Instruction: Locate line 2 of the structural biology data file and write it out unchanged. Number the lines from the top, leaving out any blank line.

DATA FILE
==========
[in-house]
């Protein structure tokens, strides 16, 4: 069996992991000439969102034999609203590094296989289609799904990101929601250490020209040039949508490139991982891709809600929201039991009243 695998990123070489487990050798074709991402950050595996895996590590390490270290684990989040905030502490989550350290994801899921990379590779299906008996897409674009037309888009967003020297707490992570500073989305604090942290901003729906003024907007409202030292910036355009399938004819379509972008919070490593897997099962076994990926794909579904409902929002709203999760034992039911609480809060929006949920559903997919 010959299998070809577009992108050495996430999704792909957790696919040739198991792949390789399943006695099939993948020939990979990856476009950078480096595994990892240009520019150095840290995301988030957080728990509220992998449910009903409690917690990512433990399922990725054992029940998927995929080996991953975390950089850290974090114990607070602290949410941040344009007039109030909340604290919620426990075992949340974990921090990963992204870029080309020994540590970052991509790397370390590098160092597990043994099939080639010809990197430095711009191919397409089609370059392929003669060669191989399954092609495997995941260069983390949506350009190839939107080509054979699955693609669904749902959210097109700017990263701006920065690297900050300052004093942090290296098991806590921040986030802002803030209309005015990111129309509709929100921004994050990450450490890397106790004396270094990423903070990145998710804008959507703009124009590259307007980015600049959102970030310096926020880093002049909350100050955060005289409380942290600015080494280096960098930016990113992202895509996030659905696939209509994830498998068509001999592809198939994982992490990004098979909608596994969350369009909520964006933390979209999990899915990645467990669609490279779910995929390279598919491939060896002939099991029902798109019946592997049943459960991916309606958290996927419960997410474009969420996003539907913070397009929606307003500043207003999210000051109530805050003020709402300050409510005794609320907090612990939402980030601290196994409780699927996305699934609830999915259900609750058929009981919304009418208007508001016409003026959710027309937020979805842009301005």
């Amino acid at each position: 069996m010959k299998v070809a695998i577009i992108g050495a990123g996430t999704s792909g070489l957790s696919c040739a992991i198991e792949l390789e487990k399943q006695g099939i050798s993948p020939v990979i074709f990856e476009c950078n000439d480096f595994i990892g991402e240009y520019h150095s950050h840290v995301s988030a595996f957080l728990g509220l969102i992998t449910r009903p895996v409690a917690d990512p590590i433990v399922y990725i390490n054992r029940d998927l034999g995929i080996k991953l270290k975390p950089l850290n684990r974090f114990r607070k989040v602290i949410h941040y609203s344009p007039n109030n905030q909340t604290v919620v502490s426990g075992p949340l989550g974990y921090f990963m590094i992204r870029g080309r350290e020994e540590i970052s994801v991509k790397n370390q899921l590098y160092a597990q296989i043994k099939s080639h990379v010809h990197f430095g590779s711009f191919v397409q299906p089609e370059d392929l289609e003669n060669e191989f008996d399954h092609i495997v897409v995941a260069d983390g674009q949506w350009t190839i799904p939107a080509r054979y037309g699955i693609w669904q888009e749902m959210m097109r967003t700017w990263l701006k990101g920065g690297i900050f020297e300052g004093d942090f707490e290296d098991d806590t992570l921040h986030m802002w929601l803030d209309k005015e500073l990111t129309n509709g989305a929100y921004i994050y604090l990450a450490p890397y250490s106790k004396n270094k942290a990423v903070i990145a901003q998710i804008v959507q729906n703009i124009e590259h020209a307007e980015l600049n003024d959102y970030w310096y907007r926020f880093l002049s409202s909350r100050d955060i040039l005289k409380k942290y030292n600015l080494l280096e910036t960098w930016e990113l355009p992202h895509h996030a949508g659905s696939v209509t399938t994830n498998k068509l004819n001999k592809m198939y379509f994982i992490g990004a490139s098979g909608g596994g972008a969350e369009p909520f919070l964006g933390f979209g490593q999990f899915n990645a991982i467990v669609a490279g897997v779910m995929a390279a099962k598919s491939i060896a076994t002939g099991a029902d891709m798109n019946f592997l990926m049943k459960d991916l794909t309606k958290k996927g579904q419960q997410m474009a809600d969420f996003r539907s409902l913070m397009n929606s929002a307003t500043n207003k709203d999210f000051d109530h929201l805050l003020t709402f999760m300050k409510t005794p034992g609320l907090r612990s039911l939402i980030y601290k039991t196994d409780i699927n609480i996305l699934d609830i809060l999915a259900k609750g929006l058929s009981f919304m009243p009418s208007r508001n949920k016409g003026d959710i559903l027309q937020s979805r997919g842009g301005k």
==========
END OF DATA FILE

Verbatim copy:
């Protein structure tokens, strides 16, 4: 069996992991000439969102034999609203590094296989289609799904990101929601250490020209040039949508490139991982891709809600929201039991009243 695998990123070489487990050798074709991402950050595996895996590590390490270290684990989040905030502490989550350290994801899921990379590779299906008996897409674009037309888009967003020297707490992570500073989305604090942290901003729906003024907007409202030292910036355009399938004819379509972008919070490593897997099962076994990926794909579904409902929002709203999760034992039911609480809060929006949920559903997919 010959299998070809577009992108050495996430999704792909957790696919040739198991792949390789399943006695099939993948020939990979990856476009950078480096595994990892240009520019150095840290995301988030957080728990509220992998449910009903409690917690990512433990399922990725054992029940998927995929080996991953975390950089850290974090114990607070602290949410941040344009007039109030909340604290919620426990075992949340974990921090990963992204870029080309020994540590970052991509790397370390590098160092597990043994099939080639010809990197430095711009191919397409089609370059392929003669060669191989399954092609495997995941260069983390949506350009190839939107080509054979699955693609669904749902959210097109700017990263701006920065690297900050300052004093942090290296098991806590921040986030802002803030209309005015990111129309509709929100921004994050990450450490890397106790004396270094990423903070990145998710804008959507703009124009590259307007980015600049959102970030310096926020880093002049909350100050955060005289409380942290600015080494280096960098930016990113992202895509996030659905696939209509994830498998068509001999592809198939994982992490990004098979909608596994969350369009909520964006933390979209999990899915990645467990669609490279779910995929390279598919491939060896002939099991029902798109019946592997049943459960991916309606958290996927419960997410474009969420996003539907913070397009929606307003500043207003999210000051109530805050003020709402300050409510005794609320907090612990939402980030601290196994409780699927996305699934609830999915259900609750058929009981919304009418208007508001016409003026959710027309937020979805842009301005």